Sam Francis (1923-1994)
Sam Francis (1923-1994)


Sam Francis (1923-1994)
with the Sam Francis Estate stamp and stamped with the artist's signature (on the reverse)
oil on canvas
40¼ x 39 5/8in. (102.4 x 75.5cm.)
Painted circa 1948-49
The Estate of the Sam Francis, California.
Gallery Delaive, Amsterdam.
Private Collection, Europe.
Anon. sale, Christie's London, 28 June 2002, lot 185.
Acquired at the above sale by the present owner.

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Beatriz Ordovas
Beatriz Ordovas

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Lot Essay

This work is registered with the Sam Francis Foundation as SFP48-10 and will be included in the forthcoming Sam Francis: Catalogue raisonné of Canvas and Panel Paintings: 1946-1994 as no. SFF.66, edited by Debra Burchett-Lere, published by the University of California Press, Berkeley, September 2011.

Sam Francis' Untitled was painted in 1948 during a period in which the artist began to emerge as one of the leaders of American Modernism. During this time he began to develop a wide range of painterly forms ranging from landscapes, seascapes and portraits to surrealist canvases influenced by Pablo Picasso, Joan Miró and Paul Klee. From these artists Francis began to adopt an increasingly indifferent approach to figuration and started to explore notions of abstract representation which came to define the rest of his career. As one of only a handful of paintings to emerge unscathed from a fire at his father's house which destroyed most of his early paintings, this work stands out as a noteworthy example of the artist's work from this pivotal period.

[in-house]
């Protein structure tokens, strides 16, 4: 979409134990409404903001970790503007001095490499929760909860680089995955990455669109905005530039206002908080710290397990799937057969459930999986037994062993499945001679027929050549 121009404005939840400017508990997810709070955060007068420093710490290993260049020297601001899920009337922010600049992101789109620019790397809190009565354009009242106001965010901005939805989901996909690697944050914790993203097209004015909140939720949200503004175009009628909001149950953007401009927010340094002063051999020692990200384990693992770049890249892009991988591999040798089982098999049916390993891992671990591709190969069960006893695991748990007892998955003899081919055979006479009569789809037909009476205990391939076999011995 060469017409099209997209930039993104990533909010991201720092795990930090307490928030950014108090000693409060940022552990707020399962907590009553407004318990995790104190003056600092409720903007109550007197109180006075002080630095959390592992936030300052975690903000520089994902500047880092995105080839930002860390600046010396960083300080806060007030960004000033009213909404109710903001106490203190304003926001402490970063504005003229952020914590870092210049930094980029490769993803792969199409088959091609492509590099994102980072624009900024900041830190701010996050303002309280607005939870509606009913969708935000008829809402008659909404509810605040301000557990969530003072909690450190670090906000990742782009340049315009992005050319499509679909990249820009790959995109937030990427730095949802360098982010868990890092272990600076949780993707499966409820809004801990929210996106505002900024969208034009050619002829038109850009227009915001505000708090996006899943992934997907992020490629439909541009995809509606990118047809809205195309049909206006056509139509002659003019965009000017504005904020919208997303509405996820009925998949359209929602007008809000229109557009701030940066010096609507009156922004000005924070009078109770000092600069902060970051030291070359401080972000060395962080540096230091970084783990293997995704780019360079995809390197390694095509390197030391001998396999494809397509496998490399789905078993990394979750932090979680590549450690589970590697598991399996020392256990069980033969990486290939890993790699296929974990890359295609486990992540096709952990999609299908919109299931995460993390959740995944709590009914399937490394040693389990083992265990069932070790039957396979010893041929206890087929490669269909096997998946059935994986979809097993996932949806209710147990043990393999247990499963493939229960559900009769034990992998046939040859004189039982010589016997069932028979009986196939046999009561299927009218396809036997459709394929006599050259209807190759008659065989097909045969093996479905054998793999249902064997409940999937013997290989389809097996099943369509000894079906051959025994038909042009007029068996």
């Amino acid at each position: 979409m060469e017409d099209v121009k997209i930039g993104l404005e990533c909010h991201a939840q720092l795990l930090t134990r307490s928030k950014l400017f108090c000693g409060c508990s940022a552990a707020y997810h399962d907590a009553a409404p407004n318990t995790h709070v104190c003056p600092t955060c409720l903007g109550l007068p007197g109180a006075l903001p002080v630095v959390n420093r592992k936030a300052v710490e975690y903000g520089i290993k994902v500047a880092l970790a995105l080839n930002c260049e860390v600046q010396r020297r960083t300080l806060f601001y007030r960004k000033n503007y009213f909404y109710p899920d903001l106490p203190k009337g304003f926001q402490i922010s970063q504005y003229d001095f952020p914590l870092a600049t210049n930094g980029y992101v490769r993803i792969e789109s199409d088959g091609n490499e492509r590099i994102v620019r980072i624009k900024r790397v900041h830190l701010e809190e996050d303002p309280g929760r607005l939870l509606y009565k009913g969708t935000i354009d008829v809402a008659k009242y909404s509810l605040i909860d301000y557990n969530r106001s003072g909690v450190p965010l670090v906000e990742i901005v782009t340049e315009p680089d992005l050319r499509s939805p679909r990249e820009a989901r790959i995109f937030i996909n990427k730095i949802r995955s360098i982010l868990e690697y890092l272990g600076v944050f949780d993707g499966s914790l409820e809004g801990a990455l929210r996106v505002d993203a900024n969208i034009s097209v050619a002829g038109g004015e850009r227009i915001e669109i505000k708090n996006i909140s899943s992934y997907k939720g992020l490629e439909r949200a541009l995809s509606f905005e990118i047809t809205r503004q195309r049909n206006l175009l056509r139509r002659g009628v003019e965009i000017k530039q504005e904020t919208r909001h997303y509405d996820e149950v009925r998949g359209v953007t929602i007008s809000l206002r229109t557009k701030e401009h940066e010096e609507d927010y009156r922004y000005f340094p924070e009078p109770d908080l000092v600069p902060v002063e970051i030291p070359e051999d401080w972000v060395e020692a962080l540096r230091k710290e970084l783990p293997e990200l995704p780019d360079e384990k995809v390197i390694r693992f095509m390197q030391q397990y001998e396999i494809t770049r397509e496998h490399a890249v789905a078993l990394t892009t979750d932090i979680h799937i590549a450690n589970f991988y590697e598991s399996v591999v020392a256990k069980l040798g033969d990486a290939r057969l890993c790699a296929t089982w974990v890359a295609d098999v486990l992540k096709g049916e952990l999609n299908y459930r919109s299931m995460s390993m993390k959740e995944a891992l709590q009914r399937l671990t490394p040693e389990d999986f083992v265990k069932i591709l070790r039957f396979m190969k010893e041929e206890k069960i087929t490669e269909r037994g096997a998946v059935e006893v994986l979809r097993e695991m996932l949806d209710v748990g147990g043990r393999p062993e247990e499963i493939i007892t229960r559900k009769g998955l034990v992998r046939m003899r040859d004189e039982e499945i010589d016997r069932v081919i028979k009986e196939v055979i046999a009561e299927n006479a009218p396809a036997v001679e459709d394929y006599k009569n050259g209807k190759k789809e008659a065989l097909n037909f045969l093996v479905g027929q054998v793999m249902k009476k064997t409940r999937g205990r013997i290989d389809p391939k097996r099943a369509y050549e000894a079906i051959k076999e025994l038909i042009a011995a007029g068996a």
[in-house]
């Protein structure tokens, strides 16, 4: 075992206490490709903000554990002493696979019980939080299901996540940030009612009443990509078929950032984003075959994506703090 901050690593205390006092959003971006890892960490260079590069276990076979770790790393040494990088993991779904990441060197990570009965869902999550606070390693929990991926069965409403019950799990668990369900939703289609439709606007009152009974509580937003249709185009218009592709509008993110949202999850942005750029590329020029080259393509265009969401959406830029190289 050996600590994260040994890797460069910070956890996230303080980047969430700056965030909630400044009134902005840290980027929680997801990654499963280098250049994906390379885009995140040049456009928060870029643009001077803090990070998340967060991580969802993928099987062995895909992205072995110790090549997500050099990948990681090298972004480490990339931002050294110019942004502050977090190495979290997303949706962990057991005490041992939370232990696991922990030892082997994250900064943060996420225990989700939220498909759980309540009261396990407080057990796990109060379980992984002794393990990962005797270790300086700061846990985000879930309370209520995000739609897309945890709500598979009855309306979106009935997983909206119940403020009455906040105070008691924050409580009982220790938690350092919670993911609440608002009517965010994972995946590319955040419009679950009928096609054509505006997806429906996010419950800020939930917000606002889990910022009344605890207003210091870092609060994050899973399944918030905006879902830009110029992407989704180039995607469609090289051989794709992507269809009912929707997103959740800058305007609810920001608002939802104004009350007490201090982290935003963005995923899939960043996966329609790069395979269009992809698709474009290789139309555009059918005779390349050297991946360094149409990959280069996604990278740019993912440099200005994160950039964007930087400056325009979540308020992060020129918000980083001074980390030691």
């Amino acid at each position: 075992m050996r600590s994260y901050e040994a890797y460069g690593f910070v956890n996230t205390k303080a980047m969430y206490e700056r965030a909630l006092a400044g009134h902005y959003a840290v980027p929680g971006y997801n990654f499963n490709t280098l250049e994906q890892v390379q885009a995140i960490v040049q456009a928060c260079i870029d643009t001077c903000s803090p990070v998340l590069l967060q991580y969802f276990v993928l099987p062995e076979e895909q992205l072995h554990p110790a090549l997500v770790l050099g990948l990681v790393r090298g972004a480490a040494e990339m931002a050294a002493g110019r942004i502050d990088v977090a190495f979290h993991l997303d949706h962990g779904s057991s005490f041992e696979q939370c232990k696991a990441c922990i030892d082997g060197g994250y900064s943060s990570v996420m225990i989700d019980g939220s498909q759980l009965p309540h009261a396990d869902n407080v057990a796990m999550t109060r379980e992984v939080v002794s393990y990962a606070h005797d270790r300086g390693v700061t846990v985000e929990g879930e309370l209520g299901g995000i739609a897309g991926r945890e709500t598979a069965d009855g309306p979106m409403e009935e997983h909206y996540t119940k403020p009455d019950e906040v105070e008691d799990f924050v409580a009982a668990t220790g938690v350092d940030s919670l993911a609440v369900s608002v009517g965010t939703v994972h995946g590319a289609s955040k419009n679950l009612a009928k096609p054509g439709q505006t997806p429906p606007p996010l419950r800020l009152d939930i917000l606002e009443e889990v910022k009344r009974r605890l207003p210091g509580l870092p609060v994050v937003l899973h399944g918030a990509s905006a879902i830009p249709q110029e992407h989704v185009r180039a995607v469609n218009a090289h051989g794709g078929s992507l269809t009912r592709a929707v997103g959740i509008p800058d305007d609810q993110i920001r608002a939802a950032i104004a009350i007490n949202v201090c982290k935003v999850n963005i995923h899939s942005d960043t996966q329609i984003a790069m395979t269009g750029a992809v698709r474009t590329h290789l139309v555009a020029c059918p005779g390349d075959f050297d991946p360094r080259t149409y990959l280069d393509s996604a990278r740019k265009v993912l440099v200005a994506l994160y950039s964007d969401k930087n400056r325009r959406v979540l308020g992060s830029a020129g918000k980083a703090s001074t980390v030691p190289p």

With its translucent layers of liquid paint interrupted only by secluded areas of vibrant blues and purples and warm ochers, Untitled begins to release Francis' paintings from any vestiges of representation. The thin washes of soft, pale and muted hues and fluid simple shapes of colour emphasise the undoubtable debt to Mark Rothko. Yet in response to the Expressionist excitement of Pollock's drip paintings and the serene nebulous coloured rectangles of Rothko, Francis focused on the 'ceasless instability' inherent in both air and water which formed the basis of his painterly aesthetic and would remain the premise for his art through the rest of his life.

Although the muted background, interrupted only by isolated areas of colour, might suggest the idea of a landscape or a still-life, Francis is at pains to avoid any attempt to instill a sense of figuration by relegating these coloured areas to the edges of the canvas. By pushing these accents to the outer edges, Francis began to explore a motif that he would make his own in his later work. What mattered to him was the internal space; in his mind, he reserved the pale, internal space for the viewer, a place where he believed we could focus our psychic and physical energy.

Francis took up painting after a career in the US Army Air Corps was cut short by an accident which left him crippled and often confined to a body cast. His signature style began to emerge in the late 1940s when dripping, corpuscular shapes became his favored artistic device for representing what he termed the "ceaseless instability" that he saw as pervading the world. These luminescent, translucent forms, mixed with Francis' emerging appreciation of color, meant that his work had already moved away from the gestural and expressive imagery that dominated the work of his peers. Francis permeated works such as Untitled with the utmost grace and elegance.

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